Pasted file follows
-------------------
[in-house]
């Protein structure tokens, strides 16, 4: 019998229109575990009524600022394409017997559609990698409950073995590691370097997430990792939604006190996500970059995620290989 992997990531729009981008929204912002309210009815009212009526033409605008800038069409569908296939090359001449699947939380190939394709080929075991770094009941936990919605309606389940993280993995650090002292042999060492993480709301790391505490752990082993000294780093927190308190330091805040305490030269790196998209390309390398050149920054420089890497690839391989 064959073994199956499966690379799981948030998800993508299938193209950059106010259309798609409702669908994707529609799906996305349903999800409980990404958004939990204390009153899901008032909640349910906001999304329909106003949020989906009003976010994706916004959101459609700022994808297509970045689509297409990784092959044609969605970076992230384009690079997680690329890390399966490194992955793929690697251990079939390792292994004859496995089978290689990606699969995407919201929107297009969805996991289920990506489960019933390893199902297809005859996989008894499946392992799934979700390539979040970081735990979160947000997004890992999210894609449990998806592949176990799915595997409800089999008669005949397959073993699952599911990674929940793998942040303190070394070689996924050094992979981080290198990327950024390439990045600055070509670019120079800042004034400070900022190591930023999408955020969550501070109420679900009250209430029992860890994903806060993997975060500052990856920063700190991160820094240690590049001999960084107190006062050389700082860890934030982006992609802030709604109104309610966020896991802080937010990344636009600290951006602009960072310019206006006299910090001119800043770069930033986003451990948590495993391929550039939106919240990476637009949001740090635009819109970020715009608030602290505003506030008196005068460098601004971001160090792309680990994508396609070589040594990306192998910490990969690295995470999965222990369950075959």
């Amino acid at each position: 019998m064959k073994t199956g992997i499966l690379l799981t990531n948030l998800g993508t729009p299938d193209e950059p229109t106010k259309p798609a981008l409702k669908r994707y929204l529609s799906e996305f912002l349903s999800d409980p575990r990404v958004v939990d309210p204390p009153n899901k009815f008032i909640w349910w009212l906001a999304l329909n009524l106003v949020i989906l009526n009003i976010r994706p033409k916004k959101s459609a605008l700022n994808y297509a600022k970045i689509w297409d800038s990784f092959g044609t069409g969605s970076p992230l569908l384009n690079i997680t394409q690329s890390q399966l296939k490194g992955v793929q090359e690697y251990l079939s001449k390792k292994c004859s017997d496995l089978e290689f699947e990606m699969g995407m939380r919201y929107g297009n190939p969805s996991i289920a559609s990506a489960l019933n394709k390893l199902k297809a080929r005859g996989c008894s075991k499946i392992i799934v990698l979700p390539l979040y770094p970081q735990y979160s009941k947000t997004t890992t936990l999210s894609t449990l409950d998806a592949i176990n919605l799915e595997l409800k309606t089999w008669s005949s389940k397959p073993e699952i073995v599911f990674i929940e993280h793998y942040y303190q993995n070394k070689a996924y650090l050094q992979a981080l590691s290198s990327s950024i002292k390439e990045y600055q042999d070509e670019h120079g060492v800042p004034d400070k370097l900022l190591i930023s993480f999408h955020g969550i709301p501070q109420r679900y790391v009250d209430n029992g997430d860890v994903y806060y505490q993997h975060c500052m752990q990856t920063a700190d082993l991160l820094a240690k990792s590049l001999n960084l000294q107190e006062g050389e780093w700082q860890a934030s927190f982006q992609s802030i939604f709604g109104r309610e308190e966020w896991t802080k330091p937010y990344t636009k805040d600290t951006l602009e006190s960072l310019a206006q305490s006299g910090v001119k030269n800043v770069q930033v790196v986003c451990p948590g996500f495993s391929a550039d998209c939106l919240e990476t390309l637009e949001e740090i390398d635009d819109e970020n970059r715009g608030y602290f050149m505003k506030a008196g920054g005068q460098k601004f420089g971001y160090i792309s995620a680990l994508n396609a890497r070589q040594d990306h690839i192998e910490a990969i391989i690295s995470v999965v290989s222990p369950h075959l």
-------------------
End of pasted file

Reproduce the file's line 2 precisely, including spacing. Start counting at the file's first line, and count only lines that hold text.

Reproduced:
């Protein structure tokens, strides 16, 4: 019998229109575990009524600022394409017997559609990698409950073995590691370097997430990792939604006190996500970059995620290989 992997990531729009981008929204912002309210009815009212009526033409605008800038069409569908296939090359001449699947939380190939394709080929075991770094009941936990919605309606389940993280993995650090002292042999060492993480709301790391505490752990082993000294780093927190308190330091805040305490030269790196998209390309390398050149920054420089890497690839391989 064959073994199956499966690379799981948030998800993508299938193209950059106010259309798609409702669908994707529609799906996305349903999800409980990404958004939990204390009153899901008032909640349910906001999304329909106003949020989906009003976010994706916004959101459609700022994808297509970045689509297409990784092959044609969605970076992230384009690079997680690329890390399966490194992955793929690697251990079939390792292994004859496995089978290689990606699969995407919201929107297009969805996991289920990506489960019933390893199902297809005859996989008894499946392992799934979700390539979040970081735990979160947000997004890992999210894609449990998806592949176990799915595997409800089999008669005949397959073993699952599911990674929940793998942040303190070394070689996924050094992979981080290198990327950024390439990045600055070509670019120079800042004034400070900022190591930023999408955020969550501070109420679900009250209430029992860890994903806060993997975060500052990856920063700190991160820094240690590049001999960084107190006062050389700082860890934030982006992609802030709604109104309610966020896991802080937010990344636009600290951006602009960072310019206006006299910090001119800043770069930033986003451990948590495993391929550039939106919240990476637009949001740090635009819109970020715009608030602290505003506030008196005068460098601004971001160090792309680990994508396609070589040594990306192998910490990969690295995470999965222990369950075959």